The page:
Find a local FLAGG branch and talk to other parents who have probably gone through the same shock and concerns as you have. And DON'T despair- there is a lot of hatred and prejudice in the world still, its true. But there is also growing love, understanding and acceptance out there as well. Your wonderful strong daughter may be one of the people who helps to change attitudes towards gay people in the future, just as civil rights leaders changed attitudes towards black people in the 1960s.
I have several friends who are gay. All of them KNEW they were be high school- please don't demean your daughter's trust by hoping this is a 'phase'.
BTW- out of 5 good friends who are gay, 2 are in relationships that have lasted over 15 years and would get married immediately if it was legal, 2 others have steady boyfriends, and only one is currently dating.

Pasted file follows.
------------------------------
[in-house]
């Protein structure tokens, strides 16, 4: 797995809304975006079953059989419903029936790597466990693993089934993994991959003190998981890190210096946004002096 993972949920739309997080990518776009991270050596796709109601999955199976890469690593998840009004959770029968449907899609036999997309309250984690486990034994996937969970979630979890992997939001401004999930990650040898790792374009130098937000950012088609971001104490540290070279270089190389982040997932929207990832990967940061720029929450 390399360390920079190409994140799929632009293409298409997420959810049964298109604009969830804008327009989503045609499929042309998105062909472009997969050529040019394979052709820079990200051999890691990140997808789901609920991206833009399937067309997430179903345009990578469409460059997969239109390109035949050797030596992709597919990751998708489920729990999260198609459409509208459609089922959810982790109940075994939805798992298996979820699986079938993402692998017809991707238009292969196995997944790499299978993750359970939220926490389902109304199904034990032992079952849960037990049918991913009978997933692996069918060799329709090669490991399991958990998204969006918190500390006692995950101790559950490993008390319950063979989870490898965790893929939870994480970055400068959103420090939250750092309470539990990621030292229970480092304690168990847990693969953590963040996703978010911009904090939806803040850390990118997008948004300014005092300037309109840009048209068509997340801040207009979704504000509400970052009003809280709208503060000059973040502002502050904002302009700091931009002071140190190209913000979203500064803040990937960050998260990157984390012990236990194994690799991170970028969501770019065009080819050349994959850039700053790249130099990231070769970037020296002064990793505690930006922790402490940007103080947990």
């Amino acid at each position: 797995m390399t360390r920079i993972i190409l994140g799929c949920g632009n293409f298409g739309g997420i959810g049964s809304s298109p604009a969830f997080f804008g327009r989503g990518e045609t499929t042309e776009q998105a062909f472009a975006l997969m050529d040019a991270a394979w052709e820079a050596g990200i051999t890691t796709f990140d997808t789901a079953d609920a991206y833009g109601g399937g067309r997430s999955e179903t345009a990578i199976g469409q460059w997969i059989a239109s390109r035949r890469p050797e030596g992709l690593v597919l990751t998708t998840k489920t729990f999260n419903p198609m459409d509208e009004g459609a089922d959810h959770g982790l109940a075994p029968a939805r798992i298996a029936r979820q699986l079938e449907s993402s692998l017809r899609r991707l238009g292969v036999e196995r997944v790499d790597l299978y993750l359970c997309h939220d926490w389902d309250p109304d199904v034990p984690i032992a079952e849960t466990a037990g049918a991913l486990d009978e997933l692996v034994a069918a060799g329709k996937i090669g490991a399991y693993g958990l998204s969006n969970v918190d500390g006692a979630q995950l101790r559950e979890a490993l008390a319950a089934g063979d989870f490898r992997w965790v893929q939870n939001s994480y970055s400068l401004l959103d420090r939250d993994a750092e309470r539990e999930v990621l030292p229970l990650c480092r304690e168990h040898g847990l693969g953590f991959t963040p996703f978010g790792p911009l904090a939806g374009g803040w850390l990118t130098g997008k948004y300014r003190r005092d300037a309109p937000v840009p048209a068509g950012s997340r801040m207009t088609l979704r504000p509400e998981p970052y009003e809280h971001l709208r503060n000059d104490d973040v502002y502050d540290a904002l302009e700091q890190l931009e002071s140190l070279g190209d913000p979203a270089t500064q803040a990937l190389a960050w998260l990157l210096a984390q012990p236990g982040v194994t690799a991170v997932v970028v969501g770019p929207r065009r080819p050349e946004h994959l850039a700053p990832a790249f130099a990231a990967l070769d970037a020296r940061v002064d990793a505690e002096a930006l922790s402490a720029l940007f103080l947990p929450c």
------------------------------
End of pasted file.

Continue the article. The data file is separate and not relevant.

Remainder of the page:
This ratio of people with 'permanent' partners to those who are boyfriend/girlfriends and those who are just dating is about the same as it is with my straight friends! So don't worry that this means your daughter will never meet someone and be happy and raise a family- it doesn't!
Who knows what the future will bring? Love and support and trust your daughter as you always have. God doesn't make mistakes and she was created as she was meant to be- just love her!
One thing to realize with kids her age is that it COULD be a phase, but she is pubescent, so this could be who she is. PLEASE don't make her feel any shame over it! I don't think you're doing that -the fact that you posted here and are looking for advice speaks VERY well about your handling of the situation. I'm sure it's overwhelming, especially if it's not something you're very experienced with.